In another historic TV first, NBC hopes to air the first prime-time series starring someone who is under house arrest.
Domestic diva Martha Stewart, now serving time at Camp Cupcake in West Virginia, will star in an upcoming edition of "The Apprentice," announced a whole slew of men who work for NBC Universal, along with Mark Burnett, the reality series' creator, and Donald Trump, who stars in the flagship series.
Post-prison, Martha Stewart will star in a syndicated daytime show.
(Todd Atkinson - CBS)
"She's really a brave woman; few people could have withstood what she has. She's an amazing woman and will do an amazing job," said Trump, who will be one of the executive producers of the spinoff. He added that he and Martha have been pals for years.
Yesterday's announcement, made during a conference call with a mob of journalists from across the country, is not to be confused with the syndicated live daytime show Stewart signed up to do for NBC Universal. That show already has been sold to TV stations in at least 70 percent of the country, and for rates far higher than those of her old syndicated show, back in the days when Martha was just a caterer turned icy home-ec diva billionaire.
The daytime show is set to launch in September. And, as part of that deal, announced with similar fanfare in December, NBC said Stewart would become a regular, twice-a-month contributor to the "Today" show. That is believed to be the first time a network news division has signed a convicted felon as a regular contributor.
Rumors that Stewart would also become part of the "Apprentice" franchise had been making the rounds for months.
In auditions held in various markets nationwide, producers began looking this week for 16 to 18 contestants willing to be humiliated on national TV for a chance to land a one-year job, and a $250,000 salary, with Martha Stewart Living Omnimedia Inc.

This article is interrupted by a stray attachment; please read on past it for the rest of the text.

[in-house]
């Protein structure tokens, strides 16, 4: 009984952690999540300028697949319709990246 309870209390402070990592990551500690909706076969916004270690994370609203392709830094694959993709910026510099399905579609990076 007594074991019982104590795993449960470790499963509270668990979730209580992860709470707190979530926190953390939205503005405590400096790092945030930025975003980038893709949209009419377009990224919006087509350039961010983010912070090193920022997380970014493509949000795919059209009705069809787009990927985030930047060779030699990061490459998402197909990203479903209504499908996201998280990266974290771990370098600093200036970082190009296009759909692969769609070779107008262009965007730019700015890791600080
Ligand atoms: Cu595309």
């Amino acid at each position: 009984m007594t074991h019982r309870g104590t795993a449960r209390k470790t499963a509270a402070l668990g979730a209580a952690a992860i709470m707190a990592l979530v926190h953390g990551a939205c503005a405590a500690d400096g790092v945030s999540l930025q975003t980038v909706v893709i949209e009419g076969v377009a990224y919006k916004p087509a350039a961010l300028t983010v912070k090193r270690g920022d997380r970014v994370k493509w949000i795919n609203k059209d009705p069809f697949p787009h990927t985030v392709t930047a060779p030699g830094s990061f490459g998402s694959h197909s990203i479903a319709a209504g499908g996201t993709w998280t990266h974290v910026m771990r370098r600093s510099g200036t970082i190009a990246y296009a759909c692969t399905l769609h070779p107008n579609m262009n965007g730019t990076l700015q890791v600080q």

The rush is so that NBC can have the series as a possible player for its fall prime-time lineup.
"The Apprentice: Martha Stewart" might: run concurrently with the fourth edition of "The Apprentice Starring The Donald"; run in lieu of "TASTD" in the fall; warm the midseason bench while The Donald's next edition runs in the fall -- details were hard to come by at yesterday's phone news conference. NBC Universal Television Group President Jeff Zucker insisted no scheduling decision has been made; he'd only say that the two subsequent editions Trump has committed to and the Martha Stewart edition will play out over the next 16 months.
But Burnett noted that there are great cross-promotion possibilities in having contestants booted by Stewart in prime time appear on her syndicated show the next day. Which would be really helpful for the launch of that daytime show. In September.
Mostly the Men of NBC Universal, Donald & Mark wanted reporters to get out the word that Martha is a very brave woman whom they've always admired, that America is fascinated by rags-to-riches-to-jail-to-TV stories and nobody better exemplifies "comeback" than Martha Stewart, that the show will be adapted to Stewart's company and taste, she will not say "you're fired" and Trump may appear on the spinoff. Oh, and that they never, ever, ever, discussed their various business deals with Martha while she's been in prison because that would be breaking the law.
Though NBC suits yesterday would not commit to a fall launch for Martha in prime time, presumably they'd like to get her version of their reality franchise on the lineup as quickly as possible in order to refresh the franchise. The first edition of "The Apprentice" was a big hit, opening in January '04 with an average audience of 18.5 million and wrapping to a crowd of 28 million. The second edition, while still delivering solid numbers and an unusually upscale audience for a reality series, didn't hit those numbers and the first two episodes of the current, third edition look to be continuing that trend.
To have the spinoff ready for a September launch, shooting would have to begin while Stewart is under house arrest. She's scheduled to be released from Alderson Federal Prison Camp early next month and will spend five months under house arrest, wearing an electronic monitoring bracelet. During that time, she may work away from home 40 hours a week, Burnett said; she can also work any amount of time while at home.
Stewart, the original desperate housewife, went to jail in October after being convicted last March of lying to investigators about information pertaining to her sale of ImClone Systems stock right before the biotech firm made an announcement that caused its share price to plunge.